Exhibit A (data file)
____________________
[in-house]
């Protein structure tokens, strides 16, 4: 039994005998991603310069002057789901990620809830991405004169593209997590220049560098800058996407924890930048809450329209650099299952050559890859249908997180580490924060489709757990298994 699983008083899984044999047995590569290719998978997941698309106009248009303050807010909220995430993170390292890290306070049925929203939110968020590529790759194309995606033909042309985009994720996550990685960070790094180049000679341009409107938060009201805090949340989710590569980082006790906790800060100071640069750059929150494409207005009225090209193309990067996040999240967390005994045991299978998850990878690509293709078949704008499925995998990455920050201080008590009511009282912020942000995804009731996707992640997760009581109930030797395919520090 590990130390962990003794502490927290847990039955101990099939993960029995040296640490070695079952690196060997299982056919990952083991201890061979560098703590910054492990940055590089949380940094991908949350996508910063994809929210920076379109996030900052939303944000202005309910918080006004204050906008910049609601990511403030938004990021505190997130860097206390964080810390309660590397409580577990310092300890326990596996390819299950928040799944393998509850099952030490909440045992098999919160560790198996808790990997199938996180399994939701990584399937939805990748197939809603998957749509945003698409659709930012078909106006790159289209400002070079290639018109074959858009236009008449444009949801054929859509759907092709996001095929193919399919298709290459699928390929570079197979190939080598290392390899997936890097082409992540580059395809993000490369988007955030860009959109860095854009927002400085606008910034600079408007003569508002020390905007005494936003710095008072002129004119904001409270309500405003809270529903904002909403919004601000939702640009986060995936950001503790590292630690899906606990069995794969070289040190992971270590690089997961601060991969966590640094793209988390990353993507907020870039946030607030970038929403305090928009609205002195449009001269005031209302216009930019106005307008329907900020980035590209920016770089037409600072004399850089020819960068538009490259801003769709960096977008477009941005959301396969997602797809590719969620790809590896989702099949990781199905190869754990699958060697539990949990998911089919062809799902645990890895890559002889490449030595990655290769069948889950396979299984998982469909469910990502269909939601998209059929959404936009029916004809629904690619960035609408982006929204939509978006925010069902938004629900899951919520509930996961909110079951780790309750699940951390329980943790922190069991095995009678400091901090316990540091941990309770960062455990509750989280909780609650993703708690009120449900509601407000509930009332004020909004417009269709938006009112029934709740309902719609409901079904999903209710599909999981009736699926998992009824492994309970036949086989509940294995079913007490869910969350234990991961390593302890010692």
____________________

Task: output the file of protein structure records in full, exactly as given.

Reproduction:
[in-house]
């Protein structure tokens, strides 16, 4: 039994005998991603310069002057789901990620809830991405004169593209997590220049560098800058996407924890930048809450329209650099299952050559890859249908997180580490924060489709757990298994 699983008083899984044999047995590569290719998978997941698309106009248009303050807010909220995430993170390292890290306070049925929203939110968020590529790759194309995606033909042309985009994720996550990685960070790094180049000679341009409107938060009201805090949340989710590569980082006790906790800060100071640069750059929150494409207005009225090209193309990067996040999240967390005994045991299978998850990878690509293709078949704008499925995998990455920050201080008590009511009282912020942000995804009731996707992640997760009581109930030797395919520090 590990130390962990003794502490927290847990039955101990099939993960029995040296640490070695079952690196060997299982056919990952083991201890061979560098703590910054492990940055590089949380940094991908949350996508910063994809929210920076379109996030900052939303944000202005309910918080006004204050906008910049609601990511403030938004990021505190997130860097206390964080810390309660590397409580577990310092300890326990596996390819299950928040799944393998509850099952030490909440045992098999919160560790198996808790990997199938996180399994939701990584399937939805990748197939809603998957749509945003698409659709930012078909106006790159289209400002070079290639018109074959858009236009008449444009949801054929859509759907092709996001095929193919399919298709290459699928390929570079197979190939080598290392390899997936890097082409992540580059395809993000490369988007955030860009959109860095854009927002400085606008910034600079408007003569508002020390905007005494936003710095008072002129004119904001409270309500405003809270529903904002909403919004601000939702640009986060995936950001503790590292630690899906606990069995794969070289040190992971270590690089997961601060991969966590640094793209988390990353993507907020870039946030607030970038929403305090928009609205002195449009001269005031209302216009930019106005307008329907900020980035590209920016770089037409600072004399850089020819960068538009490259801003769709960096977008477009941005959301396969997602797809590719969620790809590896989702099949990781199905190869754990699958060697539990949990998911089919062809799902645990890895890559002889490449030595990655290769069948889950396979299984998982469909469910990502269909939601998209059929959404936009029916004809629904690619960035609408982006929204939509978006925010069902938004629900899951919520509930996961909110079951780790309750699940951390329980943790922190069991095995009678400091901090316990540091941990309770960062455990509750989280909780609650993703708690009120449900509601407000509930009332004020909004417009269709938006009112029934709740309902719609409901079904999903209710599909999981009736699926998992009824492994309970036949086989509940294995079913007490869910969350234990991961390593302890010692």